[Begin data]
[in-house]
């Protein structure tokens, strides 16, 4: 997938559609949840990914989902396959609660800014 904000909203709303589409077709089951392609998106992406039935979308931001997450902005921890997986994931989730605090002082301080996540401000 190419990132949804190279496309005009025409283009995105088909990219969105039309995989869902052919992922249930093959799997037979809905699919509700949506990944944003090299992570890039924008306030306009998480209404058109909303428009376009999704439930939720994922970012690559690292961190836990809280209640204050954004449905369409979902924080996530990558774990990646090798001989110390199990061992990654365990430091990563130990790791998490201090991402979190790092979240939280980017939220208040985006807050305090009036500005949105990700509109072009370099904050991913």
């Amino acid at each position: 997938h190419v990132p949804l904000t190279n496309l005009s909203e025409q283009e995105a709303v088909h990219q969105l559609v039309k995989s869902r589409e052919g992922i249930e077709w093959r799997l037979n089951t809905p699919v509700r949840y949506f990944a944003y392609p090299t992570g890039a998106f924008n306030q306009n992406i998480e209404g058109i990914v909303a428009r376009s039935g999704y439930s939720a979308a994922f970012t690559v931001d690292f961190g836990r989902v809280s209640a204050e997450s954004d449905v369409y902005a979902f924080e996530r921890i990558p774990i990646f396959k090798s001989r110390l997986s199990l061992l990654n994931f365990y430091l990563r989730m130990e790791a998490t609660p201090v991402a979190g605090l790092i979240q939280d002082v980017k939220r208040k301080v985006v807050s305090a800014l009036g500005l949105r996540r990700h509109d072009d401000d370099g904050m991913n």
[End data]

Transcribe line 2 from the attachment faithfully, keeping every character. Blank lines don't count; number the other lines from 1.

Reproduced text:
């Protein structure tokens, strides 16, 4: 997938559609949840990914989902396959609660800014 904000909203709303589409077709089951392609998106992406039935979308931001997450902005921890997986994931989730605090002082301080996540401000 190419990132949804190279496309005009025409283009995105088909990219969105039309995989869902052919992922249930093959799997037979809905699919509700949506990944944003090299992570890039924008306030306009998480209404058109909303428009376009999704439930939720994922970012690559690292961190836990809280209640204050954004449905369409979902924080996530990558774990990646090798001989110390199990061992990654365990430091990563130990790791998490201090991402979190790092979240939280980017939220208040985006807050305090009036500005949105990700509109072009370099904050991913």